It’s becoming widely understood that plants in the workspace can increase happiness and overall productivity (by 15%!). But will design studios around the world benefit from a little greenery in 2017?
In December, Pantone released their 2017 Color of the Year: Greenery (Pantone 15-0343, for those of you wondering). Every year, Pantone, the global authority on color, selects a specific color to set the tone (pun intended) for the upcoming year. Their selection is the graphic standard for global color trends and influences image makers from large design firms to casual Tumblr bloggers.
How do these colors get chosen, anyway?
Leatrice Eiseman, Executive Director of the Pantone Color Institute, explains, “You start to notice certain colors getting more attention in the fashion field [first] … We all travel a lot — those of us on the committee go to London and Paris and Milan, a lot of the major places where you see fashion on the street, and you see evidence of certain colors. Fashion’s definitely a large part of it, [but] we also have to justify naming a color by seeing it in other places as well. We look at new films coming up. What colors are being used? Is there a new effect being used? We look at upcoming cars, [because] when you talk about technology, you have to look at the finishes on cars because they are light-years ahead in the technology they use to create those colors. Once they get out there and people start to look at them, they say, ‘Wow, I’d like to have a lipstick in that color, I’d like to have a pair of shoes, I’d like to paint my living room that color.’”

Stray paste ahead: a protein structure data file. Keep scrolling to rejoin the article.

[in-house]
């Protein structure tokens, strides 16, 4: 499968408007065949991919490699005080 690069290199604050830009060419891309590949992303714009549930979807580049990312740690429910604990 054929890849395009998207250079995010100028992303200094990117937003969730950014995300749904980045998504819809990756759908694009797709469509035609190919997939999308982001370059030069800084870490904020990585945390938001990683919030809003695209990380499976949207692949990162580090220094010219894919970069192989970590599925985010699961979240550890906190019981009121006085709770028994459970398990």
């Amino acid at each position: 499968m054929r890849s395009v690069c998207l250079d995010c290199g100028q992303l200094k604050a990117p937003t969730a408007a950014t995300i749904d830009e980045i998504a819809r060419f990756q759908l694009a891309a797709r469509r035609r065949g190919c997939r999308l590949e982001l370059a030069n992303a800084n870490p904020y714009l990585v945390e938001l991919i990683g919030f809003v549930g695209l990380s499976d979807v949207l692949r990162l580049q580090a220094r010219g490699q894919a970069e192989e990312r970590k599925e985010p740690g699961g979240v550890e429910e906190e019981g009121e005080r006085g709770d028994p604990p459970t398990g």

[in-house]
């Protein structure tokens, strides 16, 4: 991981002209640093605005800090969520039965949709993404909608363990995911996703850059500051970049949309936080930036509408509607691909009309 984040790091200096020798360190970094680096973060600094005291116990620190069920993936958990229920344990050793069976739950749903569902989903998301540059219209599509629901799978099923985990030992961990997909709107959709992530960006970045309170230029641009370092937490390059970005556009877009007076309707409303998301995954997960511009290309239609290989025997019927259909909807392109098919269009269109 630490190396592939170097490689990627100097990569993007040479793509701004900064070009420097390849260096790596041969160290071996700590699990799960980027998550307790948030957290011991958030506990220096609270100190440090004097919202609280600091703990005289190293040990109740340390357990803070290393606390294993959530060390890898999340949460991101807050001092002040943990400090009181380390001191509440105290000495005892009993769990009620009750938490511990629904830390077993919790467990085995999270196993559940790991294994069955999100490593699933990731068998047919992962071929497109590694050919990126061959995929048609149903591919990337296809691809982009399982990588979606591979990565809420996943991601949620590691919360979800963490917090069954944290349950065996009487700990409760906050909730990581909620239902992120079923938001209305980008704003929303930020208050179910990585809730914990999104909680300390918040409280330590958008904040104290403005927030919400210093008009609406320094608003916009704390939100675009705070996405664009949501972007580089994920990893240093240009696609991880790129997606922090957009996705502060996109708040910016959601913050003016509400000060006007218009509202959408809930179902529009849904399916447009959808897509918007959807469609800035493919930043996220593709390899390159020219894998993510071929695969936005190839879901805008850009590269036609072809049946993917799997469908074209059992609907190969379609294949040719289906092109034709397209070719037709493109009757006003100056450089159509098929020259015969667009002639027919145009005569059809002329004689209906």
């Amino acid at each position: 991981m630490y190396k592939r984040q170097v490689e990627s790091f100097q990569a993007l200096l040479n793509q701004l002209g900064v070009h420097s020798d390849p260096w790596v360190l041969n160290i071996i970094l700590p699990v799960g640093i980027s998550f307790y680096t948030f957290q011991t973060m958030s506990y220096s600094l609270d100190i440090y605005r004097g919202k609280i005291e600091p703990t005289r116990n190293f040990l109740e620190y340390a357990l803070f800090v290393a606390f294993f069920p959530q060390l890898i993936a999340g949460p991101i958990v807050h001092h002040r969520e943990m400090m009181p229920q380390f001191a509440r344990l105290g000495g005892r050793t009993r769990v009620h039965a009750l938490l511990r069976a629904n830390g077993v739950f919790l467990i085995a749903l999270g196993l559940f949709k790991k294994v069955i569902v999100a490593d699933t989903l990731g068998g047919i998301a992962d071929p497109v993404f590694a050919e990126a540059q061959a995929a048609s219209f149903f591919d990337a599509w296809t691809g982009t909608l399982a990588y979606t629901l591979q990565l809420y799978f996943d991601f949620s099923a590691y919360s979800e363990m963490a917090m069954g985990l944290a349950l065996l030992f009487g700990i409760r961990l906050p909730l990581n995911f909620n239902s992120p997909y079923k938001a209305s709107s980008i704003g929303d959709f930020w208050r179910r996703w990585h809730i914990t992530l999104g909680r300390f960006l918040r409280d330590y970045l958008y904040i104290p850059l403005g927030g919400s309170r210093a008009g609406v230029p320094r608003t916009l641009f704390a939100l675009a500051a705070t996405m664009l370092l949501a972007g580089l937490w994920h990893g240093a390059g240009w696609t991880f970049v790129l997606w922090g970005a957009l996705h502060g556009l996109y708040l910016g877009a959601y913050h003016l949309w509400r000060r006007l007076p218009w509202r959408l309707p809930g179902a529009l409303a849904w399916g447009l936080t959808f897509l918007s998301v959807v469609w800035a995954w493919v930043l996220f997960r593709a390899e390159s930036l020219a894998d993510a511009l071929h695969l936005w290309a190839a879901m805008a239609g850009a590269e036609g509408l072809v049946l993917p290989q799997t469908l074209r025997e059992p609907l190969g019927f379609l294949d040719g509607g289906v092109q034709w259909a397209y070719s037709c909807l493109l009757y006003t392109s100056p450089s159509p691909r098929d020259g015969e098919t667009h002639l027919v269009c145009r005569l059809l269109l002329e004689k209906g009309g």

“Those of us on the committee go to London and Paris and Milan, a lot of the major places where you see fashion on the street, and you see evidence of certain colors.”
/ Leatrice Eiseman, Executive Director of the Pantone Color Institute
The selection process is anything but arbitrary. In a way, culture chooses color. The work we make — whether printed, worn, molded, filmed, or coded — determines the content we consume, and thus, the upcoming color of the year.
On Going Green
According to Eiseman, this bright yellow-green is “the color of hopefulness, and of our connection to nature. It speaks to what we call the ‘re’ words: regenerate, refresh, revitalize, renew.”
The color green symbolizes harmony, balance, and growth — attributes that many hope to embody in 2017, given last year’s tumultuous political climate. And speaking of climate, in the past ten years, “going green” has come to represent entire movements and methods, from reducing the use of plastic bags to sustainable business practices.
This zesty, verdant hue shifts away from the 2016’s pastel pair — Serenity and Rose Quartz — in hopes of a brighter palette and brighter future. Love it or hate it, it’s indeed likely that design studios will be seeing a bit more Greenery in the visual landscape this year.
For color breakdowns, codes, standards, and swatches, the full package can be found on Pantone’s website.